The second night of the first 2020 Democratic presidential debate was at times a fast-paced raucous affair, with candidates shouting over each other and struggling to be heard.
The ten candidates — including front-runner former Vice President Joe Biden, Sen. Bernie Sanders and Sen. Kamala Harris — discussed trade wars, healthcare, taxes, climate change and other issues in Miami.
Here are some of their claims, fact-checked with additional context.
Claim: Trump’s tariffs could cost families $800 per year
In May, President Donald Trump increased tariffs on $200 billion worth of Chinese goods to 25%, up from the previous 10% rate. South Bend, Ind. Mayor Pete Buttigieg criticized the hike by noting that the tariffs would translate into higher product prices for American families. “Tariffs are taxes, and Americans are going to pay on average $800 more per year because of these tariffs,” he said. “Meanwhile, China is investing so they can soon be able to run circles around us in artificial intelligence, and this President is fixated on this other relationship, as if all that mattered was the export balance on dishwashers. We’ve got a much bigger issue on our hands.”
The $800 figure Buttigieg was referencing originates from a February 2019 report by the economic consulting firm Trade Partnership Worldwide, which estimated American families would spend $767 more per year as a result of Trump’s 25% tariffs and China’s retaliatory levies.
Claim: Hickenlooper reduced teen abortions and legalized marijuana
Former geologist, brewpub owner and Colorado Gov. John Hickenlooper argued that he could accomplish progressive change in America, because he helped do so in his home state. “We expanded reproductive health to reduce teenage abortion by 64%, we were the first state to legalize marijuana and we transformed our justice system in the process.”
But Hickenlooper may have leaned a little heavily into the “we’s” in this statement. Colorado did see its teen birth rate fall 54%, and teen abortion decline by 64% over eight years, but many experts attributed it to a large grant Warren Buffett’s family gave to organizations supporting reproductive health.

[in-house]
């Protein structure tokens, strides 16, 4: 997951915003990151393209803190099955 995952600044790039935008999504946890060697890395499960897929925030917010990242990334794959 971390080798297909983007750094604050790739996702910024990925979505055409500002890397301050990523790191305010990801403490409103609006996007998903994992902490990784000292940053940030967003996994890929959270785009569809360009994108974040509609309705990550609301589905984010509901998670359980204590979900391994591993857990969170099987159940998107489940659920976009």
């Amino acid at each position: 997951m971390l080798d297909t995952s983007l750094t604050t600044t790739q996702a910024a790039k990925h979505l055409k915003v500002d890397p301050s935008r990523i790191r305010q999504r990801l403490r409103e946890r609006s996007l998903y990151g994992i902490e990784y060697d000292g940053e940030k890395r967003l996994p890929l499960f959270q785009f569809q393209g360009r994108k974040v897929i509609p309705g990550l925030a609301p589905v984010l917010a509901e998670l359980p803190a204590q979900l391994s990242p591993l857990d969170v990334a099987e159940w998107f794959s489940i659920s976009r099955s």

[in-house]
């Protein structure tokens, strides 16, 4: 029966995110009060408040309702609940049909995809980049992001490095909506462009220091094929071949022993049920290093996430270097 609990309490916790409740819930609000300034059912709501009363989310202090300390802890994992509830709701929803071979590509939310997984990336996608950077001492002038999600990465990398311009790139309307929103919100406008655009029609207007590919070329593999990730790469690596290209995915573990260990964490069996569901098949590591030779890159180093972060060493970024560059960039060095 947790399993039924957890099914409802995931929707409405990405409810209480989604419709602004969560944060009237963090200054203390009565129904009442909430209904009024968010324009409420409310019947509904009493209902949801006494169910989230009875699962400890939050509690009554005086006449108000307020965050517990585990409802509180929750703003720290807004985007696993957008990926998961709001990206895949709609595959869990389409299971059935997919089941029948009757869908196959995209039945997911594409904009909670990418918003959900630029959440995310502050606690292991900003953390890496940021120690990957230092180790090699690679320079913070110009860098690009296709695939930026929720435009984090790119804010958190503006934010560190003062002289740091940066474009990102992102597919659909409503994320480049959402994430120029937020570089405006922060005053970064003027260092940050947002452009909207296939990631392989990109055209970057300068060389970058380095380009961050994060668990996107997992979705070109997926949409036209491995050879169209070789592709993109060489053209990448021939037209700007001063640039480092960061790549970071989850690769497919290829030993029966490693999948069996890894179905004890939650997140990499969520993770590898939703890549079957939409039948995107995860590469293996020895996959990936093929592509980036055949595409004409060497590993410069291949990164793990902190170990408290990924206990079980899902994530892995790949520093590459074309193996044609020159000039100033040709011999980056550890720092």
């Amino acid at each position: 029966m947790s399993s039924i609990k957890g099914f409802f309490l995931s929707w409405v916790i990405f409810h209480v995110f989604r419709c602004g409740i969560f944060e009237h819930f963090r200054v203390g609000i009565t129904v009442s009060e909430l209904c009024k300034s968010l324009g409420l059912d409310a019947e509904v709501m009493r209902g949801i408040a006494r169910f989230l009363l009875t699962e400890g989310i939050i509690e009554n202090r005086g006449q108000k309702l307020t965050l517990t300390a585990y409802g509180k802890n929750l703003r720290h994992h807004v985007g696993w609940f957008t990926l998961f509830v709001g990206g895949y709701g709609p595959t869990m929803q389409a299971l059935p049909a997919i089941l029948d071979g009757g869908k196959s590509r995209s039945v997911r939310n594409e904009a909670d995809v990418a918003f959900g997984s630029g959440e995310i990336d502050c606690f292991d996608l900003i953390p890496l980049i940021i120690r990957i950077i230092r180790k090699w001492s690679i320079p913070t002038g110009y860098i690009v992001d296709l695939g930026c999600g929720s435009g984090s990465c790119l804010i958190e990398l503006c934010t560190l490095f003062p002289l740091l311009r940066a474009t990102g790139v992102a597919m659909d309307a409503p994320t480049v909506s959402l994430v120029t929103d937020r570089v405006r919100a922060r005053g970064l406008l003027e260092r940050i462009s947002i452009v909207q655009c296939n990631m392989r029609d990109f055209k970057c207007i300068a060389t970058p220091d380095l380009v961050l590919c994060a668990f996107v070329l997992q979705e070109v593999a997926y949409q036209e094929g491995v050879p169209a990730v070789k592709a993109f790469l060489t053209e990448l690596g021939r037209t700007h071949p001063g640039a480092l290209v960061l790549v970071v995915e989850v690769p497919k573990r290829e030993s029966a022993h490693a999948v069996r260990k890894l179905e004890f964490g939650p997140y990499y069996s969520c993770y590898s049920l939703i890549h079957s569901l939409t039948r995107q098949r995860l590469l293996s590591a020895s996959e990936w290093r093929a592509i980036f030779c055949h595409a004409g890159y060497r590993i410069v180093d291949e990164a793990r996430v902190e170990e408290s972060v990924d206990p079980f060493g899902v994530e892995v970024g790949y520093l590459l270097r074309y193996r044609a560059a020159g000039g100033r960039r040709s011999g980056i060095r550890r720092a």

Additionally, Colorado was one of the first states to legalize recreational marijuana use; however, Hickenlooper was originally opposed to the idea. “I was concerned about what it might do to teenage consumption; more people driving while high,” he told the Denver Post about his initial opinion.
Claim: ‘I did not oppose busing’
In one of the most dramatic moments of the debate, Harris confronted Biden for opposing forced busing in the 1970s as a policy to integrate American schools. Harris noted that, she herself was a “little girl in California who was part of the second class to integrate her public school.”
Biden countered that at the time, he would have agreed with her school’s decision to bus her, because it was decided by the local city council. “I did not oppose busing in America,” Biden said. “What I opposed is busing ordered by the Department of Education. That’s what I opposed.”
Biden introduced a 1976 proposal to stop the Department of Justice from using busing to desegregate schools. He supported a similar amendment in 1977 before introducing another bill that year opposing court-ordered busing. In a 1975 interview, Biden described busing as a “rejection of the whole movement of black pride.”
Claim: 83% of Trump’s tax cuts benefit the top 1%
Sanders argued that the way to oust Trump was exposing him as a “phony” who failed to deliver on his promises to help poor and middle class families. “The American people understand that Trump is a phony,” Sanders said. “He said he was going to stand up for working families. Well, President Trump, you’re not standing up for working families when you try to throw 32 million people off their health care that they have and that 83% of your tax benefits go to the top 1%.”
According to an analysis by the non-partisan Tax Policy Center, the top 1% of income earners drew about 21% of the Trump’s tax benefits in 2018. In 2025, that percentage would increase to about 25%. In 2027, the top 1% would claim about 83% — but only because most of the individual income tax changes expire after 2025.